Cambridge, UK – 21 November 2019 – Healx, the AI-powered and patient-inspired technology company specialising in treatments for rare diseases, today announces that applications are now being accepted for its Rare Treatment Accelerator (RTA). The programme focuses on finding new treatments for rare diseases by partnering with selected rare disease patient groups to leverage the significantly accelerated process of drug repurposing, thanks to Healx’s AI platform. Healx intends to invest up to the value of $1M in AI and drug discovery resources per disease project, out of the total budget of $20M. The Company has also appointed Dr Bruce Bloom, DDS, JD, as Chief Collaboration Officer (CCO) to lead the programme.
Dr Bloom will be responsible for overseeing Healx’s existing collaborations and seeking out new global partnership opportunities with a wide range of organisations, including rare disease patient groups, research institutions, investigators and clinical groups.
Dr Bloom has over 40 years of experience in the healthcare industry and joins from Cures Within Reach (CWR), where he was Founder, President and Chief Scientific Officer from 2005, becoming its CEO in 2017. During his 14-year tenure, CWR enabled more than a dozen repurposed therapies to reach and impact patients.
Partnerships are fundamental to Healx’s mission to accelerate the translation of repurposed therapies towards the clinic. The Company’s Healnet AI platform, combined with the expertise of their in-house drug discovery team and the unparalleled rare disease knowledge and skills offered by their partners, has allowed Healx to progress projects from treatment prediction stage towards clinical trial phase in a timeframe of 24 months.
The Company has been working with a number of patient groups since 2014 including its partnership with the FRAXA Research Foundation to develop new treatments for fragile X syndrome, the leading genetic cause of autism. A clinical study with its drug candidates for this indication is planned for the first quarter of 2020, underlining the speed at which Healx’s AI approach can accelerate candidates into human clinical trials.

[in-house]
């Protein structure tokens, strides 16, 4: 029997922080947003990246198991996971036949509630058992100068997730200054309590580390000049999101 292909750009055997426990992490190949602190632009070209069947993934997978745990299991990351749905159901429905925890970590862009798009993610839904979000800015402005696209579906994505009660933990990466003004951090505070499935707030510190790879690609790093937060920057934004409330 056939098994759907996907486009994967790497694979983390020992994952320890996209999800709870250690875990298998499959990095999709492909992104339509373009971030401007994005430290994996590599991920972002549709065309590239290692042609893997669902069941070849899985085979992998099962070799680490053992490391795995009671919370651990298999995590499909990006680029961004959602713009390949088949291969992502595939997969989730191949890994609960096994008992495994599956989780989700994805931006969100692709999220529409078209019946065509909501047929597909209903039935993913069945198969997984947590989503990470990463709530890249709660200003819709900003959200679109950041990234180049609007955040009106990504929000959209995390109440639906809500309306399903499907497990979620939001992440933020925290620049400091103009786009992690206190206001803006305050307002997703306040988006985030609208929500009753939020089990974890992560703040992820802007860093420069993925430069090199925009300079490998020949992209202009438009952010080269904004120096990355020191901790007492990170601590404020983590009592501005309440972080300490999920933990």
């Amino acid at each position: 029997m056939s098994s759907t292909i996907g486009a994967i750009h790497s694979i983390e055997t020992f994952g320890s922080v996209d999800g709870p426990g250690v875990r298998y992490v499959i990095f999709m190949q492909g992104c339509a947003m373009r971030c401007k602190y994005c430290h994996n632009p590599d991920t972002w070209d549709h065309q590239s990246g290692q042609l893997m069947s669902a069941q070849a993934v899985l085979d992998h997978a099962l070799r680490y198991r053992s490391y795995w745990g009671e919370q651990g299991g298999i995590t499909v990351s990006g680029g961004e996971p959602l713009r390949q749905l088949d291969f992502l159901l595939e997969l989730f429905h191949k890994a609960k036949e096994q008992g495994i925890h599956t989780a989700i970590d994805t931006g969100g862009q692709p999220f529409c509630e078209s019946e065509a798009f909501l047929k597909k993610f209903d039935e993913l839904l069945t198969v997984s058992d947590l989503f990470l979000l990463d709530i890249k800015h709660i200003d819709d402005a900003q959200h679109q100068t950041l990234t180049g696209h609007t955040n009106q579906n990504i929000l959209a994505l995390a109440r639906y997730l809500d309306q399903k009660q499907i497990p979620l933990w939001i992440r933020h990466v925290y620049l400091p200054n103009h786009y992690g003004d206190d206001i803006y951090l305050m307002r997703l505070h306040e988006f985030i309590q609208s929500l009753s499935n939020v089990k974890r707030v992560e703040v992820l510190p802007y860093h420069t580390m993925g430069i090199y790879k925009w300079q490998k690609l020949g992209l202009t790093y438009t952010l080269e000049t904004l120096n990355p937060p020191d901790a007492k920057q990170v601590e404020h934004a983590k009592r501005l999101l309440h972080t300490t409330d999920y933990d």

In line with its strategy, applications are now open for Healx’s RTA programme, which was launched last month alongside the closing of its $56m Series B financing. In total, Healx has committed $20M, over the next two years, for investing in partnerships through the RTA, with no financial contribution required from patient groups.
In his role as CCO, Dr Bloom will be responsible for the RTA programme. This unique initiative aims to harness the power of AI to accelerate drug repurposing in order to address the unmet medical needs in a variety of rare diseases, including rare oncological and rare neurological diseases. Patient groups working in the rare diseases sector can now apply to be considered for the programme. The deadline for applications is 10 January 2020.
Commenting on his appointment, Dr Bruce Bloom, said: “In today’s world, prioritising patient needs is vital. This is what attracted me to Healx. 95% of rare diseases, afflicting 400 million people worldwide, currently do not have approved treatments and Healx’s Rare Treatment Accelerator programme provides great promise to significantly reducing this number, in part by expediting the often-lengthy drug discovery process. I’m eager to bring my passion for repurposing and facilitating research projects harnessing patient power to support Healx’s mission.”
Dr Tim Guilliams, Healx Co-Founder and CEO added: “Bruce has been involved with Healx as a scientific advisor since the early stages. He has witnessed our progress as we built up our knowledge base and generated a robust pipeline of rare disease assets across a number of therapeutic areas. His values absolutely align with our patient-first vision to provide affordable, effective treatments to as many rare disease patients as possible.
“We are also excited about our innovative RTA programme, headed up by Bruce, which will allow close collaboration with those who probably know the most about rare diseases - patient groups.”